Barry Crimmins: Atlas's Knee
- Brian Donaldson
- 25 August 2017
This article is from 2017.
Seasoned campaigner saves the day by keeping his best stuff for last
You'll see a lot of comedians at the Fringe and beyond who are so determined to get a crowd onside immediately that they cram in their strongest stuff early before inevitably falling away. Veteran American Barry Crimmins tries a very different tack by beginning so lackadaisically that you're unsure whether he knows that people are in the same room looking at him. But by the end, his head of steam is built up to such an extent that it's a crying shame that he has to depart the stage when he does.
On this evening, his opening is further muffled by the imperative to mention Dick Gregory and Jerry Lewis, two US comedy legends who died earlier that day, and he delivers memories and material from the heart. But in terms of warming up a crowd, we're metaphorically putting on an extra layer. Almost apologetically, he turns his attention to the locker room-talker in the White House but doesn't really have a particularly fresh take on Trump (a task that's getting more difficult with each passing headline). But in the final quarter, Crimmins finally lands a volley of solid blows with routines about the lack of editors on social media, the shock his fellow Americans express when he tells them he won't bear arms, and ends with a passionate defence of the NHS.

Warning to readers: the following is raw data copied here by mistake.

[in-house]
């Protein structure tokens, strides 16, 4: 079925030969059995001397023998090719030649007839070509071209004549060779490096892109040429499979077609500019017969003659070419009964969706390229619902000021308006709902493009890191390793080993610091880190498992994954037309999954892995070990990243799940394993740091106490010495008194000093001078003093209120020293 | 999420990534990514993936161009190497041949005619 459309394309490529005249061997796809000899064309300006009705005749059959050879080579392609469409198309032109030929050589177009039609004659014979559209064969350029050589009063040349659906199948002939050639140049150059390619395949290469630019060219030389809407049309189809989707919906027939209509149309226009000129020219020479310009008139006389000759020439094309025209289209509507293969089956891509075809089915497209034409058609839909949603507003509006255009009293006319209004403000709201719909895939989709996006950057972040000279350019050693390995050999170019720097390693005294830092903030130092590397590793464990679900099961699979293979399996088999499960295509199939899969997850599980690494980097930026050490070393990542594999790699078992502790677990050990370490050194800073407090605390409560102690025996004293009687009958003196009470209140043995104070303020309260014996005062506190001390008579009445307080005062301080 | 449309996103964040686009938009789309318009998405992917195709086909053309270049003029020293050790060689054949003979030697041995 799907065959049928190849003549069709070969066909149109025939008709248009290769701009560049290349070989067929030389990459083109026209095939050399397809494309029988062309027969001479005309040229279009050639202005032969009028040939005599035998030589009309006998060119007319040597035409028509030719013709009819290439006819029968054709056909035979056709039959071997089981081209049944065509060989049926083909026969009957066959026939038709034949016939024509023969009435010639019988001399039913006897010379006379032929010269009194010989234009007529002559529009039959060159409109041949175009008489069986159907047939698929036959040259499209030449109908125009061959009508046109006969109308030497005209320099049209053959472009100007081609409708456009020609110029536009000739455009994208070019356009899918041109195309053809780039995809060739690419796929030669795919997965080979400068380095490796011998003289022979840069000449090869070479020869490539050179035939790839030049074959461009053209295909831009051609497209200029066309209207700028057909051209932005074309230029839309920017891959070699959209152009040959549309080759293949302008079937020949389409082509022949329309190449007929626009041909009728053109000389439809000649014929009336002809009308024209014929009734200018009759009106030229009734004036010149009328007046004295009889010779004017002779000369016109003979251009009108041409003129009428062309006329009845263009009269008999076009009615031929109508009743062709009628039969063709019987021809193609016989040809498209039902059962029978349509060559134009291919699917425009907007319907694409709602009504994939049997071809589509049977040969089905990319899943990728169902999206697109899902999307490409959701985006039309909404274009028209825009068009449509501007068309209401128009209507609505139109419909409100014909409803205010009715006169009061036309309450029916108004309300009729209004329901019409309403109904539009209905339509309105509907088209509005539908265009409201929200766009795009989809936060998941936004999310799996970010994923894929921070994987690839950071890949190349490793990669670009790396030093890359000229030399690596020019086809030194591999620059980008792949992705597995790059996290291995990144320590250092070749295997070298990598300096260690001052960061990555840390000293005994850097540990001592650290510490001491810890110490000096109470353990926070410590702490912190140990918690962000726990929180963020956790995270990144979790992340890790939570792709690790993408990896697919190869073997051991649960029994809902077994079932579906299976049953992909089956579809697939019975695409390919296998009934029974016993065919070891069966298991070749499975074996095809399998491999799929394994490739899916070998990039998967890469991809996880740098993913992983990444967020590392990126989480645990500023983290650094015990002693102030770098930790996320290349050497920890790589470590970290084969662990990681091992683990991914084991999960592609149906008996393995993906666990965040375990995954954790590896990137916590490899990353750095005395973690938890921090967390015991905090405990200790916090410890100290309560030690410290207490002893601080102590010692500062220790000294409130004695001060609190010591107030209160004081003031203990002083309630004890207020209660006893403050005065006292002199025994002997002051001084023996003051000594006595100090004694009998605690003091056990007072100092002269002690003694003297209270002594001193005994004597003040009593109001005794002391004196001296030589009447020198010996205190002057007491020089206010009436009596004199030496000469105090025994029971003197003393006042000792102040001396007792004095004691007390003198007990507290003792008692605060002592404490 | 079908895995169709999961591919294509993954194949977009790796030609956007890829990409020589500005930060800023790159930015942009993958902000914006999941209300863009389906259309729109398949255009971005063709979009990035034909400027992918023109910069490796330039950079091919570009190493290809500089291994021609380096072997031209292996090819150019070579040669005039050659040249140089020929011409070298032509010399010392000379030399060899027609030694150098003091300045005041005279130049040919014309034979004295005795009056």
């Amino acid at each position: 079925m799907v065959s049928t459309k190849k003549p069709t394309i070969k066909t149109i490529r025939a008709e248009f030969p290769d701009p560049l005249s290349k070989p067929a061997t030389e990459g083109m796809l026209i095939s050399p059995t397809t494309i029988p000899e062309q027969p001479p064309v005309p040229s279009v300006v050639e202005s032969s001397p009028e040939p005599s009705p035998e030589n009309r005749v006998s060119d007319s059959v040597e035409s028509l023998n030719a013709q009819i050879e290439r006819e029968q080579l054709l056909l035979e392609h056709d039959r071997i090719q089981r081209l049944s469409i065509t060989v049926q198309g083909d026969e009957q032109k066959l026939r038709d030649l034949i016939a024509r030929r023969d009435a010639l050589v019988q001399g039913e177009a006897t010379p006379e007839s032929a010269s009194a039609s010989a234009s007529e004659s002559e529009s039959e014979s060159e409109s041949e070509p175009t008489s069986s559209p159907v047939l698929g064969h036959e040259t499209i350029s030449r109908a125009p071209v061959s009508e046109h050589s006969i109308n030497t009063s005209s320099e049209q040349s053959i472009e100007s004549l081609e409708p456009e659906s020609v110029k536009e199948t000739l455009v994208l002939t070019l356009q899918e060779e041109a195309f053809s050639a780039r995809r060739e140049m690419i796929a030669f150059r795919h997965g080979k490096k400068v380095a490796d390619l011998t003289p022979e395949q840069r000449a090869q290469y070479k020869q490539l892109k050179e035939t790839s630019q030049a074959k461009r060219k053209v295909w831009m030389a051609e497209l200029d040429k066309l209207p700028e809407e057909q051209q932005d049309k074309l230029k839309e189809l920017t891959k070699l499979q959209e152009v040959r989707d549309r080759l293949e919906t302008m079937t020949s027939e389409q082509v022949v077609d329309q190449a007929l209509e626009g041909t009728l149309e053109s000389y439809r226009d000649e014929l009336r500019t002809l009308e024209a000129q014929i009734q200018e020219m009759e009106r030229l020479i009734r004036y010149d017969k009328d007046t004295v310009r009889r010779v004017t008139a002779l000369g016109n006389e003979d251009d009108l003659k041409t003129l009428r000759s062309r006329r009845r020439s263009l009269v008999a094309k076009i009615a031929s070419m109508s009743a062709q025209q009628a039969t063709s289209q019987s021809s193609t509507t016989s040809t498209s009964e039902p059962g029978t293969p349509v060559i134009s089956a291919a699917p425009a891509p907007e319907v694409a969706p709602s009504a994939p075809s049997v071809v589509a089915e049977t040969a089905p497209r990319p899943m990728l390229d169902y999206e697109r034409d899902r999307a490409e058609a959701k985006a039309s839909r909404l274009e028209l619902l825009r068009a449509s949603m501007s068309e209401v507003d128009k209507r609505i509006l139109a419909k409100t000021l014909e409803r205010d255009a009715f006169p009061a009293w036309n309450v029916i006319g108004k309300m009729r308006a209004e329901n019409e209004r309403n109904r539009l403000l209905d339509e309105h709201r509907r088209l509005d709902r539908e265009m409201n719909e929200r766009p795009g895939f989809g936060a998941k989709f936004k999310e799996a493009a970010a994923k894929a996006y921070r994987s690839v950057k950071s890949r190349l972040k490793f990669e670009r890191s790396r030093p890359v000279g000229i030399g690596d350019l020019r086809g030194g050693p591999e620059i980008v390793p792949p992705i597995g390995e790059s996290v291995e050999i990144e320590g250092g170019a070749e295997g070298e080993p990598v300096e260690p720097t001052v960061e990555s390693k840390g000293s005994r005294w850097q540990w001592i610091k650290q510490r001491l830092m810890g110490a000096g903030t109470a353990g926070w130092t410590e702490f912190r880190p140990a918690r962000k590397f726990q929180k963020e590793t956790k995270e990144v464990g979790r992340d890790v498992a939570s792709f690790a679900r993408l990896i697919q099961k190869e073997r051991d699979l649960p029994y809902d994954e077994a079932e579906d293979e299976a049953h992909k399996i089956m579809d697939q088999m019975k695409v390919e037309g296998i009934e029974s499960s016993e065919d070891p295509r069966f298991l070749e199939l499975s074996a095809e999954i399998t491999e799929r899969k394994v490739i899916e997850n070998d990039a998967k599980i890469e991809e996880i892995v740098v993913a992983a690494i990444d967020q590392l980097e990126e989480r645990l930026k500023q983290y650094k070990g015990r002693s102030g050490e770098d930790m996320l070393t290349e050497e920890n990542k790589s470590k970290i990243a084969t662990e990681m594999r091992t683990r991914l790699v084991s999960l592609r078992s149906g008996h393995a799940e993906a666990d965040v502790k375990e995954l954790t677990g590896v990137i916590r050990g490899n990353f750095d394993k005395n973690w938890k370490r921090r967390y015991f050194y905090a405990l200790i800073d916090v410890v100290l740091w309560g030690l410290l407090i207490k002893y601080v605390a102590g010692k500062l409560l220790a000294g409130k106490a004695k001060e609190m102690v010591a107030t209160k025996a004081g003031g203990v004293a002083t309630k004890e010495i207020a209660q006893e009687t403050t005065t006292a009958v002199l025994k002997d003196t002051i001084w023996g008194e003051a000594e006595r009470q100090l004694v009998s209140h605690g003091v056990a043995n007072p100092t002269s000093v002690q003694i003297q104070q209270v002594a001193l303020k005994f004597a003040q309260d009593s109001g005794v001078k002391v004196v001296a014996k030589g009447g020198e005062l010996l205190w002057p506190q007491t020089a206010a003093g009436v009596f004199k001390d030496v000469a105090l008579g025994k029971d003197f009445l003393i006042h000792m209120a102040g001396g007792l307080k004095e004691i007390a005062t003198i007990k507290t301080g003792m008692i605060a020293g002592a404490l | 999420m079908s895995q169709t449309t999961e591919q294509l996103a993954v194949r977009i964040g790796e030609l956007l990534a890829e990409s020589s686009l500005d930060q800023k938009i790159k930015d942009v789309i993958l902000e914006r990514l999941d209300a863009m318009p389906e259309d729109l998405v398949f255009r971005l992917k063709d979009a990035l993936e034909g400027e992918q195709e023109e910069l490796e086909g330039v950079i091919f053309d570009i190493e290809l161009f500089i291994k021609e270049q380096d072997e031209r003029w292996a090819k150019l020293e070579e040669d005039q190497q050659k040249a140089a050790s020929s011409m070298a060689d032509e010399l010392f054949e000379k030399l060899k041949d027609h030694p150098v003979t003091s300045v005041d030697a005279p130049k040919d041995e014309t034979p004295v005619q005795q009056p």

The Stand, until 27 Aug, 9.40pm, £12 (£11).